The only reason for time, Albert Einstein is said to have observed, is so everything doesn’t happen at once.
Can’t argue with that. But what if you want to play a little game with time and make everything happen at once? Compress a whole night into a three-minute package, say, and even add a little background music. You don’t need a degree in theoretical physics — just a lot of patience, a bit of technical know-how and a decent camera and tripod.
It’s called time-lapse photography — you shoot a slew of long-exposure frames of something in motion, such as the constellations that march across the sky throughout the night, combine them using software and if all goes well, you’ve jammed several hours of the night sky into a 30-second or so video.
As that video clearly demonstrates, I'm a rank amateur. (I've been checking out instruction books by experts such as Alan Dyer in hopes of expanding my time-lapse horizons.) I threw together those frames of the stars wheeling around Polaris using QuickTime Pro.
For more advanced time-lapsers like Jerry Black, the hobby can develop into something of an addiction.
“I’ve always been interested in … the concept of showing something that you can’t normally see,” Black told me during a recent chat at his Lower Sackville home. “One of the first videos I did was just clouds going by. But they aren’t going by. They’re actually forming right here and they’re just continuous.”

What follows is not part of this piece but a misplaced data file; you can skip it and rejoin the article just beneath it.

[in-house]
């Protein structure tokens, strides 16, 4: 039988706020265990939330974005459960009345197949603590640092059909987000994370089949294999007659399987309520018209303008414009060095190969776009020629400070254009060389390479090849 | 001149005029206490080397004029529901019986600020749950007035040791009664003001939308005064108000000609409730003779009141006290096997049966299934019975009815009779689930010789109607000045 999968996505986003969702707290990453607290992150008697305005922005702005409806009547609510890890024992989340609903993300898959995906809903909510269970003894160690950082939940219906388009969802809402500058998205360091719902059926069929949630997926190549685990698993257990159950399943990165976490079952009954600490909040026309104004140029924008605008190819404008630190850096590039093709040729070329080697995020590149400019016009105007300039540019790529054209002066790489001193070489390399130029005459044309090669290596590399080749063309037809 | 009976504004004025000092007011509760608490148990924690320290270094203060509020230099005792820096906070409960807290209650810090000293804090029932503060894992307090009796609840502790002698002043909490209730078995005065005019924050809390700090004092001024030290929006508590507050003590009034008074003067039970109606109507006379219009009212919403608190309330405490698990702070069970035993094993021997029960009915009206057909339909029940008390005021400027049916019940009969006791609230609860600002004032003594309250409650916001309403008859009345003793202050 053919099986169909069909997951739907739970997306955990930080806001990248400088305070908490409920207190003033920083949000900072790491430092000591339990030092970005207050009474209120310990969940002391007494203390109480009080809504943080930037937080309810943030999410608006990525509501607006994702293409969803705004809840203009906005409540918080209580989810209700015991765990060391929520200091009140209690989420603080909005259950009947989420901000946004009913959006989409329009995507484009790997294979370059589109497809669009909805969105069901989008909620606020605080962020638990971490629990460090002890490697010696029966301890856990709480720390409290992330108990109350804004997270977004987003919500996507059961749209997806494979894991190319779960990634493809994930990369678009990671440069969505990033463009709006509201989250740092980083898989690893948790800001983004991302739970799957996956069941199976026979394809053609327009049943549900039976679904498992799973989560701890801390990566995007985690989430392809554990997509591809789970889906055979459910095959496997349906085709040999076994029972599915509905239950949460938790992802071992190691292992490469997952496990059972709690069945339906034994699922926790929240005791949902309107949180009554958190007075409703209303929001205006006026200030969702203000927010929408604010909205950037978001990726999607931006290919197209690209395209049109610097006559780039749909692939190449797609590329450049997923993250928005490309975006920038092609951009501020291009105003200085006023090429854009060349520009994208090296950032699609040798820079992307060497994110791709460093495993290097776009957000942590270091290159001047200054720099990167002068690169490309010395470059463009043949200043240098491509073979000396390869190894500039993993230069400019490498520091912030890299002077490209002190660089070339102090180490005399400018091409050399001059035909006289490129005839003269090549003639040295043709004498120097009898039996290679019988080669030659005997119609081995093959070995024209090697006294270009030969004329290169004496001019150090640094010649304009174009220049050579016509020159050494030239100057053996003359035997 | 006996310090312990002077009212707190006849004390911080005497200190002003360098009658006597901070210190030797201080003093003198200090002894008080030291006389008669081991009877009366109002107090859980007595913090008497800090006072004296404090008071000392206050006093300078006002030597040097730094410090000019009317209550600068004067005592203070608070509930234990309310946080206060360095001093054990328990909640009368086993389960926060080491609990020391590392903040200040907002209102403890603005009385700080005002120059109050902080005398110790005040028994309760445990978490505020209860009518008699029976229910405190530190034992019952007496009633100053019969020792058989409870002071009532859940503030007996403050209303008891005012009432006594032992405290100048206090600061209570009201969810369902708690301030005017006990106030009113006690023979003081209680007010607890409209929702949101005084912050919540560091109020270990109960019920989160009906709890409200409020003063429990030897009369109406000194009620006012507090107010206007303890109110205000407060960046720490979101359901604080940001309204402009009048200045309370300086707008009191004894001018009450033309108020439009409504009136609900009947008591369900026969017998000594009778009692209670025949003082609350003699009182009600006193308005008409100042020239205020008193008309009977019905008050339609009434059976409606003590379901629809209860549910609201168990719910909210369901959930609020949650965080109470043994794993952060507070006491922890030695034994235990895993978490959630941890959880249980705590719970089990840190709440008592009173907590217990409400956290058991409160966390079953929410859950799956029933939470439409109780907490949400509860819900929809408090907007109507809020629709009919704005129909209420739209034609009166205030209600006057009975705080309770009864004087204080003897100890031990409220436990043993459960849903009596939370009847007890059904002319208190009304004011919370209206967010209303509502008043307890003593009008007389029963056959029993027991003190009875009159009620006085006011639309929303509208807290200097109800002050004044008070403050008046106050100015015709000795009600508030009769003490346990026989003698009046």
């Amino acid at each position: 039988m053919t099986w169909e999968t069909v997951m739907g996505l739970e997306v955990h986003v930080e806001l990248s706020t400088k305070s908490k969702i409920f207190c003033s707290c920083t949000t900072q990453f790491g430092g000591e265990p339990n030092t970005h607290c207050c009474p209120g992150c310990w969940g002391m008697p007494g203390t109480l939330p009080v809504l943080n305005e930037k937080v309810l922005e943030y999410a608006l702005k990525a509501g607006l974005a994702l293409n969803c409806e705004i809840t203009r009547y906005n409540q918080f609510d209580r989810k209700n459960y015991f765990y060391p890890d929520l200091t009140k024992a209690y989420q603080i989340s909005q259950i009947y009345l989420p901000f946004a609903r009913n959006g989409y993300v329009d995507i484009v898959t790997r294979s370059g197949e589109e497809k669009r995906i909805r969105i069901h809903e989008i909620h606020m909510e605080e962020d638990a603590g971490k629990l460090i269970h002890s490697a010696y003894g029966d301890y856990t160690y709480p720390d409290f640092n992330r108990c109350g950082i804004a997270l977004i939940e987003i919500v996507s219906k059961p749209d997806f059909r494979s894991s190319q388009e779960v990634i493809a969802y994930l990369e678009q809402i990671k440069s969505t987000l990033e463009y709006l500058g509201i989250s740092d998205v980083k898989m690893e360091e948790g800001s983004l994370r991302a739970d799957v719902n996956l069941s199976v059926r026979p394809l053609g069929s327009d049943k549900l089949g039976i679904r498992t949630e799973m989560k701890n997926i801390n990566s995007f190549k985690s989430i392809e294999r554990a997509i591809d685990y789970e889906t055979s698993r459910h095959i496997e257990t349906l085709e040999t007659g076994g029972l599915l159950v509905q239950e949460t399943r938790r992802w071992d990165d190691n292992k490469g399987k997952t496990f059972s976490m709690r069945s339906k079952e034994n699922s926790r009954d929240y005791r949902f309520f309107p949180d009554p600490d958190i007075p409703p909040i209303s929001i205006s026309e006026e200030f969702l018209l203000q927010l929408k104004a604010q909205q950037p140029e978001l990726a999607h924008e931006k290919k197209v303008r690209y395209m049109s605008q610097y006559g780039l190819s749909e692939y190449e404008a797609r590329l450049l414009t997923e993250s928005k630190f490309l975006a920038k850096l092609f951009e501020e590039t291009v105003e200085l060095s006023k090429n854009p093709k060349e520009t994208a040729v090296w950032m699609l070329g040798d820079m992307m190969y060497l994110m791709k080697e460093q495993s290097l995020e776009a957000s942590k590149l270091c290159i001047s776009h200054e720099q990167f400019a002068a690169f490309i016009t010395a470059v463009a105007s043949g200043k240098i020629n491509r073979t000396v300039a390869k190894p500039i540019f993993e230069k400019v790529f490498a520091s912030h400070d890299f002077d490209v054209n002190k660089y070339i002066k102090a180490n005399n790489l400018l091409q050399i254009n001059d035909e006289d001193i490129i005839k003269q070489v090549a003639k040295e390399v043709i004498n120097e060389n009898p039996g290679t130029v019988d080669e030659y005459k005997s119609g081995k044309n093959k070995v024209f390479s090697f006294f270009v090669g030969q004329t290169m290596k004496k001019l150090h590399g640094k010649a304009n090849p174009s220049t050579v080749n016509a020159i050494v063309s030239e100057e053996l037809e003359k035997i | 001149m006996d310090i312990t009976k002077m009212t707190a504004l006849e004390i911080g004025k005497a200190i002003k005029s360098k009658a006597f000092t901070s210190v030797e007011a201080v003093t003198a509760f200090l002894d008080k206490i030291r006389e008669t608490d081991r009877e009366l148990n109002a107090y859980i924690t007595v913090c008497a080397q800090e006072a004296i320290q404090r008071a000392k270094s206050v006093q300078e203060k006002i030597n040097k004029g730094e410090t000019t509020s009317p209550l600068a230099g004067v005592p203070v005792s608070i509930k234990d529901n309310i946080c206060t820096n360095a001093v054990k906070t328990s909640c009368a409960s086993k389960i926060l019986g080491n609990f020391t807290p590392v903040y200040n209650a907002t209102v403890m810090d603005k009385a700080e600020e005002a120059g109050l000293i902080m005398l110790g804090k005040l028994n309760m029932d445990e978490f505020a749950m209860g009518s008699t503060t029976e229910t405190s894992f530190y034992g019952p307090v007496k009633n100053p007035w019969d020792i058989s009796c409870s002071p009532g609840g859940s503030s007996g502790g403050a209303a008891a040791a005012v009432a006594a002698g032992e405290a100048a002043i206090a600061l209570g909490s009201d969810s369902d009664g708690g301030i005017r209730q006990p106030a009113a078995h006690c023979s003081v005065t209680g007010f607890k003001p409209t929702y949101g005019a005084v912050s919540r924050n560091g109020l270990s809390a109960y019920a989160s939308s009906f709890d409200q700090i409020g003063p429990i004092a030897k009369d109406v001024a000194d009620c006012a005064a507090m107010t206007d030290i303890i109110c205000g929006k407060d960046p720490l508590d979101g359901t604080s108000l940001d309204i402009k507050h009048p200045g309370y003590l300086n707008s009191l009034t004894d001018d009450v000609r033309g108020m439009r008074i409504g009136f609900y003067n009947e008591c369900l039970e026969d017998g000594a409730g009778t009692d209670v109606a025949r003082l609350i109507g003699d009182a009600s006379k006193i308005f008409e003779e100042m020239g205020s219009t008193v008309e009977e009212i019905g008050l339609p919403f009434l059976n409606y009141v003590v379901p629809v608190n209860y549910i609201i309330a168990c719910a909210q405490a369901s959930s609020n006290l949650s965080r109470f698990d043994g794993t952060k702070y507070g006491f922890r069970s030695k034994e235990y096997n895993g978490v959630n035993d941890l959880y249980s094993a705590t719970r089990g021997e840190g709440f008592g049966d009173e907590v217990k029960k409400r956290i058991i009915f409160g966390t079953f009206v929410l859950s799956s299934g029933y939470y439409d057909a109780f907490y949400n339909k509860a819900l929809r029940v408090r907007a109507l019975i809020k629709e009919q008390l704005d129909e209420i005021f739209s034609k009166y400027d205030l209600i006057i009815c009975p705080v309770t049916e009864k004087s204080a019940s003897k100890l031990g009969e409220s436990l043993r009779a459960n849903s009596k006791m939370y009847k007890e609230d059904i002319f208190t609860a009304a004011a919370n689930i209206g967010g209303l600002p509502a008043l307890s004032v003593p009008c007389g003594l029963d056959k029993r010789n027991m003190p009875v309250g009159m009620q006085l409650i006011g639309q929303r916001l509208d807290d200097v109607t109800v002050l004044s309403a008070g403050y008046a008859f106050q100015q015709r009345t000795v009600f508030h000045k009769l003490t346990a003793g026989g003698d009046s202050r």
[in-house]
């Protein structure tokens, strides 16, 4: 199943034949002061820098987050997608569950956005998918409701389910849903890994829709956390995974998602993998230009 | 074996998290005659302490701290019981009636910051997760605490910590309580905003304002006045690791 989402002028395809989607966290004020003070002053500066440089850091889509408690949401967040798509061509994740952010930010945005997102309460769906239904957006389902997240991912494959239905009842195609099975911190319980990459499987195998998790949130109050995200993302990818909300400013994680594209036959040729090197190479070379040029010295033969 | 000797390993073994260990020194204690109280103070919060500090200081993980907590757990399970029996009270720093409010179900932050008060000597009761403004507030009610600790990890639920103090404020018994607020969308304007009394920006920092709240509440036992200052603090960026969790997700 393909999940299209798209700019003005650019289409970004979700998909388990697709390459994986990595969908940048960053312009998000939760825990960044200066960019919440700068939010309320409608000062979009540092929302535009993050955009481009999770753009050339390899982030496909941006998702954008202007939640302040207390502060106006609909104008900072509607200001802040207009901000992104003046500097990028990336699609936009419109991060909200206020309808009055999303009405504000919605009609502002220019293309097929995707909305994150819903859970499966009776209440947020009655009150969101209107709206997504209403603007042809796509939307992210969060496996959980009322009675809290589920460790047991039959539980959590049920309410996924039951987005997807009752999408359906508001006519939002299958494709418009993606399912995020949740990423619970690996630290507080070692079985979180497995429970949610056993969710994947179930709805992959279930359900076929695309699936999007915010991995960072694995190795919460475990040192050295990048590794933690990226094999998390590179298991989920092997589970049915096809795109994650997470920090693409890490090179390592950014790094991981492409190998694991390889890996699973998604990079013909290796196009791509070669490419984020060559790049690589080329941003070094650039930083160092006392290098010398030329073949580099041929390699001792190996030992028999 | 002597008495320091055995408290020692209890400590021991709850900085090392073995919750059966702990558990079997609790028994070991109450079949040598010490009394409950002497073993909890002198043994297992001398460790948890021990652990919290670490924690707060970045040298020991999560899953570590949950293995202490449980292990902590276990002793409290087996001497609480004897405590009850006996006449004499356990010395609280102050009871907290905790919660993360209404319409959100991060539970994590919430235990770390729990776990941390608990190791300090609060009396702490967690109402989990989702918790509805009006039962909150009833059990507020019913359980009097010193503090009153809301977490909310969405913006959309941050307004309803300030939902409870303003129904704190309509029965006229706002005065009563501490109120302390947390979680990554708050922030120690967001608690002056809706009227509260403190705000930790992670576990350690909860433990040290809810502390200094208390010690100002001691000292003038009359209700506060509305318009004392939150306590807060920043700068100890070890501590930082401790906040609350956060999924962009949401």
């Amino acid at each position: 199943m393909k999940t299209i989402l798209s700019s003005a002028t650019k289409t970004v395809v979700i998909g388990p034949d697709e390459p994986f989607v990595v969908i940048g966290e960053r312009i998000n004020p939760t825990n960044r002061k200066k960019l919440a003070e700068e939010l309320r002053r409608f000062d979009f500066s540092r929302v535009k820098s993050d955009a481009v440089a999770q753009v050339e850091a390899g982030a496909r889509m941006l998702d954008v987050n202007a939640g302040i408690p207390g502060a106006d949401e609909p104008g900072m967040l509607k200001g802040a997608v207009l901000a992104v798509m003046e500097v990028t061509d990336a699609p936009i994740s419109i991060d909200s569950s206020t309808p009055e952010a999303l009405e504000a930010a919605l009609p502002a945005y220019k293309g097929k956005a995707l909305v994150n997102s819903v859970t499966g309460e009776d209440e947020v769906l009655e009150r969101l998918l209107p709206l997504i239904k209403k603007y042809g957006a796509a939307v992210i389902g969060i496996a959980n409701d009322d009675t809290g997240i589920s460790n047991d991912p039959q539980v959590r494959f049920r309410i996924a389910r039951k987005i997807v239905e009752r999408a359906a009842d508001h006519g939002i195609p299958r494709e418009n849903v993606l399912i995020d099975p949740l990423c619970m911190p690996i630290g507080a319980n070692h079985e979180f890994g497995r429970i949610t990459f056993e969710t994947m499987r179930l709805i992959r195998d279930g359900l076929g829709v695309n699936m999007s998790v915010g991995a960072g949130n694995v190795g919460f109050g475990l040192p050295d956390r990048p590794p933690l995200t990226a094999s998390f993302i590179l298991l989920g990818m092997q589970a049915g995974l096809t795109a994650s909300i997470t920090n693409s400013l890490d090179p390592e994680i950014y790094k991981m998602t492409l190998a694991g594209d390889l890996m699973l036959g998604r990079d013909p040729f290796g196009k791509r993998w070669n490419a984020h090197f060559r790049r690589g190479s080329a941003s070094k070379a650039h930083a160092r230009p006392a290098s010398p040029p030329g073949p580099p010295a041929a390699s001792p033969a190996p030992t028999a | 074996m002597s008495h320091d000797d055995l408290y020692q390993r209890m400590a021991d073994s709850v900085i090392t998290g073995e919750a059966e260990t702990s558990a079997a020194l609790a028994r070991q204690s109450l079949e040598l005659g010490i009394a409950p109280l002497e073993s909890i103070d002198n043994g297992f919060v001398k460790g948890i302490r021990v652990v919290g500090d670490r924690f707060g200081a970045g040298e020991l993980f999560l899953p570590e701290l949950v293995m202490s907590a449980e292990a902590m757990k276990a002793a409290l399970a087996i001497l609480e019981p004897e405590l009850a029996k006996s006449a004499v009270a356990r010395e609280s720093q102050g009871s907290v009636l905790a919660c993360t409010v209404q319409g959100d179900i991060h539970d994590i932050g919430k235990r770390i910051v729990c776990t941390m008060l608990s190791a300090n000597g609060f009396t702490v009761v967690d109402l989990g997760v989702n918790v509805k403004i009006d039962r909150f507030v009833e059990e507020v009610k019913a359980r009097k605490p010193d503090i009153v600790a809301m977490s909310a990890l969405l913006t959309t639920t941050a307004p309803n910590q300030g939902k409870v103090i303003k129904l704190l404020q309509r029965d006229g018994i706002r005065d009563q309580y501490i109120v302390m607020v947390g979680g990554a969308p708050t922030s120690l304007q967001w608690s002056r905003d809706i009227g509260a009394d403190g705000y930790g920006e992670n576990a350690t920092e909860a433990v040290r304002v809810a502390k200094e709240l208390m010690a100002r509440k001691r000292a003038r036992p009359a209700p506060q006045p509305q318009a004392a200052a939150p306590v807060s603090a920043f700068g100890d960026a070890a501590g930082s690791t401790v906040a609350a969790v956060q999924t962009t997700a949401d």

Jerry and his wife, Judy, are active members of the Halifax Centre of the Royal Astronomical Society of Canada. So, not surprisingly, the night sky has become one of his favourite time-lapse subjects.
The couple’s interest in astronomy was sparked several years ago while camping at Kejimkujik National Park. As a Dark Sky Preserve, the park offers lovely views of the Milky Way and other subtle aspects of the night sky. Add Keji’s photogenic natural settings such as Slapfoot Beach into the mix and you’ve got an ideal location for astrophotography.
While some people take nocturnal shooting into the realm of deep-sky astrophotography, the cost and technical challenges of that step didn’t interest him. But time-lapses on sites such as YouTube and Vimeo did catch Jerry’s attention.
In scouting out possible locations besides Keji, he came upon the Halifax RASC’s website for its annual star party Nova East.
“It was happening that weekend and ... I showed Judy the site and would you like to come? Judy said, go there and listen to a bunch of people talk about scientific things?" Jerry recounted with a chuckle.
As it turned out, between the lineup of telescopes pointing skyward and astronomy presentations by outreach volunteers such as Paul Heath, “I was hooked!” Judy said. (So much so that she’s now secretary for the RASC’s Halifax Centre.)
Even after several years of time-lapse dabbling, Jerry still considers himself a novice. But he’s produced some impressive videos, so I’m picking up a a few tips over tea and Judy’s tasty cream-cheese rolls.
Going over the basics, Jerry emphasizes planning, equipment and “location, location, location."
“You have to have a camera that’s capable of taking a nighttime exposure,” he said.
That wasn't a problem for Jerry, who uses a full-frame Nikon D800 and already owned an f2.8 lens for low-light photography.
But even basic digital single-lens reflex cameras can take 30-second exposures at a high ISO (Jerry usually shoots at 3200) and a decent f2.8 wide-angle lens from off-brand makers like Rokinon and Samyang won’t break the bank.